* (more…)

Holiday Party this Sunday, December 6 @ 4 PM in LA

Posted by B. Daniel Blatt at 3:21 pm - December 4, 2009.
Filed under: Blogging,LA Stories

Just one last reminder about the GayPatriot holiday party this coming Sunday, December 6 in Los Angeles, starting at 4 PM. E-mail me for details.

A reader’s questions on attitudes toward homosexuality and abortion

More often than not, a reader pens a comment which deserves a post of its own.  And so it is with the questions DRH posed in response to my piece opposing the judicial resolution of gay marriage:

1) Do you really think homosexuality will *ever* become a non-divisive issue?

2) How do you think the divisiveness surrounding abortion would have played out had the outcome of Roe been different?

These are great questions. I think the first is more easily answered than the second.  That latter being one of the great “What Ifs” of contemporary American history.

Right now, to the first, I’ll say I don’t know, but the signs clearly point in the direction of it becoming a non-issue.  It certainly is less of an issue than it once was, with the divisions clearly surrounding state recognition of gay marriage.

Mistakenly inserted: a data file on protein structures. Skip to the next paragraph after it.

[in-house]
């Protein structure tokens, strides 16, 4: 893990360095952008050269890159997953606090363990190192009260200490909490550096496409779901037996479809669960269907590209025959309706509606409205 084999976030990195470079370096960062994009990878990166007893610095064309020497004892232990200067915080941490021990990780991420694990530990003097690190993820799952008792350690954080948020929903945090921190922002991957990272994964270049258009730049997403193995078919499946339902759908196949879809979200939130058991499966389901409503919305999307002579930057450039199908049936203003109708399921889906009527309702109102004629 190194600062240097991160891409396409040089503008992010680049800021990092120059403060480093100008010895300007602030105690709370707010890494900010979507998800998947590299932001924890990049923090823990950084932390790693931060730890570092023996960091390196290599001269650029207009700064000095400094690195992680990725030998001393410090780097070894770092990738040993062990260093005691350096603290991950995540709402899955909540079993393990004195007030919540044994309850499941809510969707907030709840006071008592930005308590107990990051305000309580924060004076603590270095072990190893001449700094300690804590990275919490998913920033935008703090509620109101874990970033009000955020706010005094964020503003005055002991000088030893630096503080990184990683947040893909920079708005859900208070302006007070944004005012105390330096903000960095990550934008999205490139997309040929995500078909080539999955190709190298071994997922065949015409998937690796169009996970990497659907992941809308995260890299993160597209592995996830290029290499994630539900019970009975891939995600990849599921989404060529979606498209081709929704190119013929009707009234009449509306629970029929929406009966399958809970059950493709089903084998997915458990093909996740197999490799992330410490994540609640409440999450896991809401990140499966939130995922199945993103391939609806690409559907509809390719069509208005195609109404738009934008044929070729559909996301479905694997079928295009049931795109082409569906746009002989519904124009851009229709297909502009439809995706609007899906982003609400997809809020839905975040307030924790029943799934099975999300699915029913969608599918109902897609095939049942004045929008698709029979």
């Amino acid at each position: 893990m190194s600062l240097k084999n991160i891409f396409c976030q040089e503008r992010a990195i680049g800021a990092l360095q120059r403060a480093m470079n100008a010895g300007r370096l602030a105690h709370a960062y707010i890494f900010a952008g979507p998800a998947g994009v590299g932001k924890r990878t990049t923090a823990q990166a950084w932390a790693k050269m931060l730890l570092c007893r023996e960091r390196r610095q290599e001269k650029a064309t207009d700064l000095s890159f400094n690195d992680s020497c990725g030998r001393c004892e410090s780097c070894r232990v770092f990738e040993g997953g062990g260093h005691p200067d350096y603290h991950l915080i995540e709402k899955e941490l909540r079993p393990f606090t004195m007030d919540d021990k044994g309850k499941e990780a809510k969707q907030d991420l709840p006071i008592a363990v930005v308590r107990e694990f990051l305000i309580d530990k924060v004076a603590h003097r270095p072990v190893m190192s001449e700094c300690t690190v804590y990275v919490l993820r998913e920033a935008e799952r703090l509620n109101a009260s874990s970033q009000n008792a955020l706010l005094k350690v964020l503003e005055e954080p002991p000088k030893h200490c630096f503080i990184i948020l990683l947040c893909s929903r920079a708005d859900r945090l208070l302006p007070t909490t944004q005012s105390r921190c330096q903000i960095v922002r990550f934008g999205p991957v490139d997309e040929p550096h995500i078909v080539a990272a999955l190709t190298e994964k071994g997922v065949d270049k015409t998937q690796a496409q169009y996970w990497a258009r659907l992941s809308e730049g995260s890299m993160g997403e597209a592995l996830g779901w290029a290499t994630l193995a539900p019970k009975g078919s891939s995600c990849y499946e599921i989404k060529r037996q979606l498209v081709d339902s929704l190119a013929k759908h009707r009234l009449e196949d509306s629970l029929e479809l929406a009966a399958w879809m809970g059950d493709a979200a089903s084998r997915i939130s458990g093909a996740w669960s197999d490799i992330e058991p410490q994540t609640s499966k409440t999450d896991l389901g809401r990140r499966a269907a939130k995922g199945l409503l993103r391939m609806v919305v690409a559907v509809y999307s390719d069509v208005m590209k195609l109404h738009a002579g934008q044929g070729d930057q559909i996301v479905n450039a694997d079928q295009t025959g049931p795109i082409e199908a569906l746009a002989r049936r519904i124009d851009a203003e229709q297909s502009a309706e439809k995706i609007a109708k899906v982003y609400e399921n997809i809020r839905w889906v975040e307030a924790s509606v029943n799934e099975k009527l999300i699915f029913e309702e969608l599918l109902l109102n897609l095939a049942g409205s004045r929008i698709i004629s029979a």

To the second, I think that in the absence of Roe, there would still be divisions over abortion, but they likely wouldn’t be a harshly drawn as they are today.

Where Obama doesn’t have his heart, America may achieve a victory (and he’ll deservedly get the credit)

Posted by B. Daniel Blatt at 3:32 am - December 4, 2009.
Filed under: Credit to Democrats,War On Terror

in the forty-eight hours and some since President Obama spoke to the nation to outline his new strategy on Afghanistan, I’ve moved from concern about the absence of conviction in his rhetoric to cautious optimism about his relative indifference to the war effort.  Now, don’t get me wrong; I don’t think he wants us to lose the war there, far from it.  It’s just that I think he’d rather focus on other things.